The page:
Sunday, 26 July 2020

Principle 15 - Demonstrate forgiveness and seek repentance in students as hearts are trained.

Forgiveness and repentance are central themes within the Bible from Genesis to Exodus, and are just two of the human qualities that should characterize the life of a Christian, and also mark the Christian school and classroom out as different. As such, the willingness of students to repent of wrong actions and behavior, as well as the preparedness of others to forgive them, are two key ways in which students are shaped and godly character developed.

 



One of my favourite quotes from German Philosopher Martin Buber comes from 'Between Man and Man', where he suggests that "Education worthy of its name is essentially education of character." And of course, the pedagogy that is essential for the development of ‘true’ character, is one that is grounded in an understanding of God's purposes for us as his unique creatures. The Bible teaches us that as we are made “… in His own image” (Genesis 1:27), our character is meant to reflect God's nature, and be shaped as we relate to him and also to others. God made us for communion.

If you revisit my framework for Christian pedagogy, you will see that my twenty principles are framed by three key biblical truths. Each of these speak of the nature implanted in us by our God. It is this nature that separates us from all other creatures. God made us as creatures who are:


Unique,

Made to learn, and

Made for communion.


My fourteen previous principles have reflected the first two aspects of our character that reflect the nature of our God. We now turn to consider what education might look like once we have given serious thought to this third aspect of character. We were made by God for communion. So, the last six principles in my pedagogical framework, are all concerned with how students and staff in schools and classrooms, demonstrate rich communion with one another shaped by our faith, trust in, and communion with God.

Principle 15 is a first principle for shaping a pedagogy that reflects God's character and his teaching. It is also one that is foundational for the building of the rich fellowship and community discussed above. We are to create classrooms where as teachers we:


"Demonstrate forgiveness and seek repentance in students as hearts are trained.”


As well, we seek to create classrooms where students demonstrate that they too can be repentant and also forgive others. This principle should be a critical part of life within Christian schools. Our classrooms are to be places where forgiveness is readily offered and repentance is demonstrated. For the Bible teaches that all have sinned and fall short of the glory of God (Rom 3:23), and one day will face judgment (Matt 12:36; John16:8; 2 Cor 5:10). Hence, schools should be places where forgiveness and repentance are part of daily life. So, we need to ask ourselves as teachers, how do we articulate and demonstrate these key aspects of the character of believers, who know they fall short of the expectations of God? Are our classrooms places that demonstrate students and their teachers understand that all are in need of forgiveness and redemption?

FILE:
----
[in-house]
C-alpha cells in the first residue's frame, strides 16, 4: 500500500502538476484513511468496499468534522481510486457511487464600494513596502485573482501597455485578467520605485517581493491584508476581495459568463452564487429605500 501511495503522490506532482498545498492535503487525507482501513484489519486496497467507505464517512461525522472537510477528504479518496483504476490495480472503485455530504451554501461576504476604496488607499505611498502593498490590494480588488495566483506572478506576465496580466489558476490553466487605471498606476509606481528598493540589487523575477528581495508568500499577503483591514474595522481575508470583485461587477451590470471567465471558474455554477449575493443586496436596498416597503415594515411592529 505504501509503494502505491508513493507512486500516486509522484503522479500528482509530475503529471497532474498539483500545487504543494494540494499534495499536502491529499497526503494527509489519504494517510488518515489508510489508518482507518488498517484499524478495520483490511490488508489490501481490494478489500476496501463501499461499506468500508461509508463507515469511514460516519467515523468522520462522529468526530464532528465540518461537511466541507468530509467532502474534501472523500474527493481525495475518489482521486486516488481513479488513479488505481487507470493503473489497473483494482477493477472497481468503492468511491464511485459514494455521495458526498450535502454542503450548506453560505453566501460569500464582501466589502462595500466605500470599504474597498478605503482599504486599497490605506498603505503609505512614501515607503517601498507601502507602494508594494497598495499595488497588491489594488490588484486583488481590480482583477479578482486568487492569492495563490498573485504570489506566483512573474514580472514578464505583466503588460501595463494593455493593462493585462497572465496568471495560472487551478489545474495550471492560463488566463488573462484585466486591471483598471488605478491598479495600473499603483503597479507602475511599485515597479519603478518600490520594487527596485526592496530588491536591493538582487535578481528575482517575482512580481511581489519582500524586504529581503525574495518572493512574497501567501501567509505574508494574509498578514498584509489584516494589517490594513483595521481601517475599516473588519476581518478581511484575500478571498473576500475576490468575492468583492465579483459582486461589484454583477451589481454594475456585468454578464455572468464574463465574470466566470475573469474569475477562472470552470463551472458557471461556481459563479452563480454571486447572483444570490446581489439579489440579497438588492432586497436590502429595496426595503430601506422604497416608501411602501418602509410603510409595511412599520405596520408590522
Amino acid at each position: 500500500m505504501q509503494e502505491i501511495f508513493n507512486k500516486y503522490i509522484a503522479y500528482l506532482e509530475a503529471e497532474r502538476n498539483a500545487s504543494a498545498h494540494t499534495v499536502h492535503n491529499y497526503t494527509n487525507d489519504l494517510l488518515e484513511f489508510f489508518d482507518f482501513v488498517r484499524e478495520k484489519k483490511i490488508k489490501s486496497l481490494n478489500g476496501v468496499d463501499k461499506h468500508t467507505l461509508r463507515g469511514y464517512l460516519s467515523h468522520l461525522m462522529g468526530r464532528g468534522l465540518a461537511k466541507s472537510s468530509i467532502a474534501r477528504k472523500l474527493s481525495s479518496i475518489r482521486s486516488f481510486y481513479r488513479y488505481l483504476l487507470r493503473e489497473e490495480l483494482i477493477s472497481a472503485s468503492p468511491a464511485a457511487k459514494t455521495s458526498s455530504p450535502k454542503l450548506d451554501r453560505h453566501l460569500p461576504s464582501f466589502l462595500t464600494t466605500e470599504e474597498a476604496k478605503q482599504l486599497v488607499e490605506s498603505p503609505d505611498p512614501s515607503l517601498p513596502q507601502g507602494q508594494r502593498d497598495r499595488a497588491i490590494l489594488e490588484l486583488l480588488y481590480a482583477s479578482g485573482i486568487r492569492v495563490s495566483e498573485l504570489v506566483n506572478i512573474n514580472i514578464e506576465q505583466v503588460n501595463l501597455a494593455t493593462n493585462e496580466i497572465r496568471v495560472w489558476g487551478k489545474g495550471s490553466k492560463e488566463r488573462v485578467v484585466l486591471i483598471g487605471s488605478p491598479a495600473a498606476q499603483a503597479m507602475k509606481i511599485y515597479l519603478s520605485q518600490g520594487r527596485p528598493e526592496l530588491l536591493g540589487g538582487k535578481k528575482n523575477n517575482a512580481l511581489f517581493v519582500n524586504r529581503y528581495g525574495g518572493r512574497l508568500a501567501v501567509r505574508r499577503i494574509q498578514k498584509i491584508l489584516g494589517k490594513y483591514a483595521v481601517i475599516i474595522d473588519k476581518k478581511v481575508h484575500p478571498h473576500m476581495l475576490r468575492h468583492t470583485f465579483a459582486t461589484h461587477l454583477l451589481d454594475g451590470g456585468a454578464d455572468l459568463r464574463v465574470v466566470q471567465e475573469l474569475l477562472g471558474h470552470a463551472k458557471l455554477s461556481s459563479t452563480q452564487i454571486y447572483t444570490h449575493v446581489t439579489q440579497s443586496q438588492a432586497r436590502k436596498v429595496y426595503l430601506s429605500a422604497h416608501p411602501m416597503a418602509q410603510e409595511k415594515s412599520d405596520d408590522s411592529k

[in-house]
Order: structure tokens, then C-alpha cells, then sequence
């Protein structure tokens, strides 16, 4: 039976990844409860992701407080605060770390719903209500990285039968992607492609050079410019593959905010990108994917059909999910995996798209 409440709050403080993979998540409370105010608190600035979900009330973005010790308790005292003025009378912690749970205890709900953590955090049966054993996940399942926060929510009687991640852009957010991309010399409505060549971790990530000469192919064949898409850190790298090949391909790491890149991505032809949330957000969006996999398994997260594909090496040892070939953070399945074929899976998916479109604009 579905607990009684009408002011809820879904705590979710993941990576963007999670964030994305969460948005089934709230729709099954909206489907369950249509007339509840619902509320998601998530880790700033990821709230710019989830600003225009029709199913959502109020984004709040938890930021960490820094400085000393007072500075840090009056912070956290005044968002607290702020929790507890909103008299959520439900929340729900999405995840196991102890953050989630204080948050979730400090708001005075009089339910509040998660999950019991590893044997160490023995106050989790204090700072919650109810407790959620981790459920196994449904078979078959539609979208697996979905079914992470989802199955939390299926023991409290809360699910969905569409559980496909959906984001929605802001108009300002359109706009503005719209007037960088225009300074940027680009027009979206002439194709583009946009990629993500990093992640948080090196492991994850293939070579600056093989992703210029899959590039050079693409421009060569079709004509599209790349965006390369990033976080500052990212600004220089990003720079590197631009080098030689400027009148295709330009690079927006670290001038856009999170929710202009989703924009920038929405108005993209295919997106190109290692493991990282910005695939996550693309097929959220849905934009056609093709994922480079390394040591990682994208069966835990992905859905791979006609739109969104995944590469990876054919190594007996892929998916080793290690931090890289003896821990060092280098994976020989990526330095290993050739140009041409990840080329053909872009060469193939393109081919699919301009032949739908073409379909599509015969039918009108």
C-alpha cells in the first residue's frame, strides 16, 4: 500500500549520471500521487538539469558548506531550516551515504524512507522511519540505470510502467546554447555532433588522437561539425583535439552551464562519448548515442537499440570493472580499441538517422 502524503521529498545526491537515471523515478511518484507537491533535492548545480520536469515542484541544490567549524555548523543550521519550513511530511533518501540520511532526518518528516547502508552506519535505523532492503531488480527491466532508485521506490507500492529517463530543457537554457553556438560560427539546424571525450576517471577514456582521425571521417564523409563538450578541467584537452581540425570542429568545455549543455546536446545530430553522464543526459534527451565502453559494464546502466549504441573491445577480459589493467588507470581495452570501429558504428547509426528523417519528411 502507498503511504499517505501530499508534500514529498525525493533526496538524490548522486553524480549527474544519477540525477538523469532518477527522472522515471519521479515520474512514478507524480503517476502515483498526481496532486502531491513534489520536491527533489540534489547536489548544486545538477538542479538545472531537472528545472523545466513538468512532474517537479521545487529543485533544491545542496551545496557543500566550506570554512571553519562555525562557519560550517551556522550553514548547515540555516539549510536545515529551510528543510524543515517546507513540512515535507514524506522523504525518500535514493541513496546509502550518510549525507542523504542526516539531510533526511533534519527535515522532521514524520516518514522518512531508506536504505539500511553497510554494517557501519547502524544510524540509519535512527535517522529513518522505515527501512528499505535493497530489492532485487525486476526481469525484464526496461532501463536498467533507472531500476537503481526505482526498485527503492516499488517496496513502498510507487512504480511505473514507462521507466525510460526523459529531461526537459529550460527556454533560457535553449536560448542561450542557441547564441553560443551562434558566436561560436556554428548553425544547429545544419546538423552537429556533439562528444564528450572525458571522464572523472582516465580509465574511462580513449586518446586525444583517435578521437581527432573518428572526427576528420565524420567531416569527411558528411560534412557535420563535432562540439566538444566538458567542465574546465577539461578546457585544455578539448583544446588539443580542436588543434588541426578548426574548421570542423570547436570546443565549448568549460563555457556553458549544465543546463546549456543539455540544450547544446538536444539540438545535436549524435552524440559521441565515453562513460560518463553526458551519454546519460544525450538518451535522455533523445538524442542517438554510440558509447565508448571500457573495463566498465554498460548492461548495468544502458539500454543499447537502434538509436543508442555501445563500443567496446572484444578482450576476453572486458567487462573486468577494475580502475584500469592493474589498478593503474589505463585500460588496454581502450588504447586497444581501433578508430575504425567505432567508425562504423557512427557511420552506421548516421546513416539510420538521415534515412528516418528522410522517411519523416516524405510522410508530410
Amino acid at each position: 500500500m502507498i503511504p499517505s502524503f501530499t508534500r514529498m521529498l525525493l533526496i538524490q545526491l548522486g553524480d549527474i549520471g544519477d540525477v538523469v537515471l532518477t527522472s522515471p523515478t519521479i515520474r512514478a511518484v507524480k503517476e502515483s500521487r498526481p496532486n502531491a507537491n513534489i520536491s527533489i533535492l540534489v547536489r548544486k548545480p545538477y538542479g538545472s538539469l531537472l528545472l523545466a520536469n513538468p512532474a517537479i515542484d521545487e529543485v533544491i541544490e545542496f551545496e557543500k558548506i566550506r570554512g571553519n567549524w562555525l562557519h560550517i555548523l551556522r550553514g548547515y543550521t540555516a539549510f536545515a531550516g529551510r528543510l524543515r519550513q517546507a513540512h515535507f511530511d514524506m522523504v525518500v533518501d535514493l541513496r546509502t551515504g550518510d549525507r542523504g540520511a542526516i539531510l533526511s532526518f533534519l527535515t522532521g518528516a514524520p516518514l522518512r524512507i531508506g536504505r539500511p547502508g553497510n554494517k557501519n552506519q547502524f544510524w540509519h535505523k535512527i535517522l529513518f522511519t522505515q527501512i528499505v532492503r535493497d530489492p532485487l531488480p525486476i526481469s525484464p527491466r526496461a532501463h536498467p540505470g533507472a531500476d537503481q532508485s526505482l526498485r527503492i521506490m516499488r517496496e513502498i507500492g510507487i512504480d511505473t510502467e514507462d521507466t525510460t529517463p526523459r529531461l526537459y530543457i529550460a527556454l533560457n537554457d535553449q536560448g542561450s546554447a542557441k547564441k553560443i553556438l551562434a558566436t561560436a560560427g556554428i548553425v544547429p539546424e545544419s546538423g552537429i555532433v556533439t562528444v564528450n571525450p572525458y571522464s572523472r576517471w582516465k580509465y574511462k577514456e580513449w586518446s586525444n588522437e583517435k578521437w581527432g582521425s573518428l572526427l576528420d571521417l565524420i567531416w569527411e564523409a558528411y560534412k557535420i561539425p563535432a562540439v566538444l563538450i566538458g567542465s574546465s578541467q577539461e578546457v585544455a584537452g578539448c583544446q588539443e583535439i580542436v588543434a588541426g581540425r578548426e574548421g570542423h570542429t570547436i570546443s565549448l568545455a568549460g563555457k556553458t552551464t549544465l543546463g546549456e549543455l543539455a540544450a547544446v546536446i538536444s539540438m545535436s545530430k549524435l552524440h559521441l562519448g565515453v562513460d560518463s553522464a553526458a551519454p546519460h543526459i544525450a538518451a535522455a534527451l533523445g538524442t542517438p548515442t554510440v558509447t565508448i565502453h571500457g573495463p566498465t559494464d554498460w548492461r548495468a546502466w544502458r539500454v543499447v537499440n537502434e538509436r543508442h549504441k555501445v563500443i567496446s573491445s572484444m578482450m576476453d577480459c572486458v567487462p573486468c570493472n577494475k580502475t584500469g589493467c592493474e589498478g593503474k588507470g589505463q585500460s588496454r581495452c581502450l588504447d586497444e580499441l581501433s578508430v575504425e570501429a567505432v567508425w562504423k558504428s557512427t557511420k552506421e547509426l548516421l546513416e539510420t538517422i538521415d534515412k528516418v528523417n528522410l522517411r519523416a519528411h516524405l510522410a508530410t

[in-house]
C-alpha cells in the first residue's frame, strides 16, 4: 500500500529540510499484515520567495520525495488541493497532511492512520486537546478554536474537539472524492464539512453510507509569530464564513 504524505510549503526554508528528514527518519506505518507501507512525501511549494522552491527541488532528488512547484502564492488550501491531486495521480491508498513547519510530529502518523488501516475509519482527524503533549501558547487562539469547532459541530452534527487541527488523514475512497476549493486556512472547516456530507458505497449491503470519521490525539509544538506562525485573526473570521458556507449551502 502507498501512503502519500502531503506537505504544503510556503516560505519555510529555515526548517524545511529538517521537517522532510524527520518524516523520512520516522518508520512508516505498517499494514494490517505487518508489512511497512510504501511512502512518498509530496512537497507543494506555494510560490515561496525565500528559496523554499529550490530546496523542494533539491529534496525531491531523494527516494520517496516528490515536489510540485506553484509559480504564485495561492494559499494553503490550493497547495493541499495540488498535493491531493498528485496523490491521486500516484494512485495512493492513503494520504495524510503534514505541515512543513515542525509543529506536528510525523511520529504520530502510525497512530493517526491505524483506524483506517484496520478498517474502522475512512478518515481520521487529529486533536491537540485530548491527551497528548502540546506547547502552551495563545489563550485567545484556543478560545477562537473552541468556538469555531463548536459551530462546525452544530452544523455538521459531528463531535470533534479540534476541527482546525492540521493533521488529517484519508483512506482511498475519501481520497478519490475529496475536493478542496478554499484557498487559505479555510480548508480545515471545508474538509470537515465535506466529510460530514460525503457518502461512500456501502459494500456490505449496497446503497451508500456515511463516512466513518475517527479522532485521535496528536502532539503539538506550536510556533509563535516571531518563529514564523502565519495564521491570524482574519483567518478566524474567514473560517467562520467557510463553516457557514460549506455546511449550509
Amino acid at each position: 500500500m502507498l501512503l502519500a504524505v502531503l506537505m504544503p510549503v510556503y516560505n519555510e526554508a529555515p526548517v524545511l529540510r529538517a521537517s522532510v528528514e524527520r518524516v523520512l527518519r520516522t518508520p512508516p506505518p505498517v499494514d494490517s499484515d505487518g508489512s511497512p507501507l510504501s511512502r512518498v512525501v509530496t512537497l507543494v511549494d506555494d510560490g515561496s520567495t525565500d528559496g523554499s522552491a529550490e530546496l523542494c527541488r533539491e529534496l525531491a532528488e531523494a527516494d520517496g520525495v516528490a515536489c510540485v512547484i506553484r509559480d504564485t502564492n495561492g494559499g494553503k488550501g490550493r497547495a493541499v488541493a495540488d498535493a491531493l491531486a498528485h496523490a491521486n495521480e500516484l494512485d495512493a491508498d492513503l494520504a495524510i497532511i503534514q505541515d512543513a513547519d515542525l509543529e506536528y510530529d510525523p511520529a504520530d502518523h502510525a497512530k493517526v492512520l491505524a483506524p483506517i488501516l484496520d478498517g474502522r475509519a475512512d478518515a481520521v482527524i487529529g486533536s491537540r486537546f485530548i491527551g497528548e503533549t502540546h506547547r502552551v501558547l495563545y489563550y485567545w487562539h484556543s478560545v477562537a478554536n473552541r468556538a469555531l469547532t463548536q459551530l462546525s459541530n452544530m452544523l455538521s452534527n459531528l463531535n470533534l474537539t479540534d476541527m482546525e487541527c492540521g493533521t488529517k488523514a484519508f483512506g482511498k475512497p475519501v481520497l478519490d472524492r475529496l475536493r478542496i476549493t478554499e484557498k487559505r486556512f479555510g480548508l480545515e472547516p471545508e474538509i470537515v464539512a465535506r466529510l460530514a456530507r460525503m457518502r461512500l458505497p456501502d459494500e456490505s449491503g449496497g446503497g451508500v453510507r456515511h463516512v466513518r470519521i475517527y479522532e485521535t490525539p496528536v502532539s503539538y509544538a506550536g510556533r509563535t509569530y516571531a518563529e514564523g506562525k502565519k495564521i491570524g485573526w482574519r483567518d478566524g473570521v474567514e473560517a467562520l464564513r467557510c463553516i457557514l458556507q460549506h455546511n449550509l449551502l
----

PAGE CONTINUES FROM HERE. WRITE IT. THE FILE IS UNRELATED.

But how do we demonstrate such aspects of character? In my book - ‘Pedagogy and Education forLife’ - I include a number of case studies that help teachers and students to discuss just how school and class communities can be places that demonstrate such biblical qualities. Some of life’s greatest lessons occur in the midst of disappointments and failure. School communities centred on a biblical understanding of personhood, will deal with disappointment, failure, and distress in a different way. How well teachers deal with such failures in their students is critical, for every event of this kind is an opportunity for student learning and growth. Teachers are to set strong examples as people who can model how broken relationships can be restored, forgiveness offered and restitution made. An important part of the teacher’s role, requires a willingness to train and encourage students to forgive one another.


In my next post, I will deal with Principle 16 ‘Does my classroom model and promote self-sacrifice and generosity?’ 


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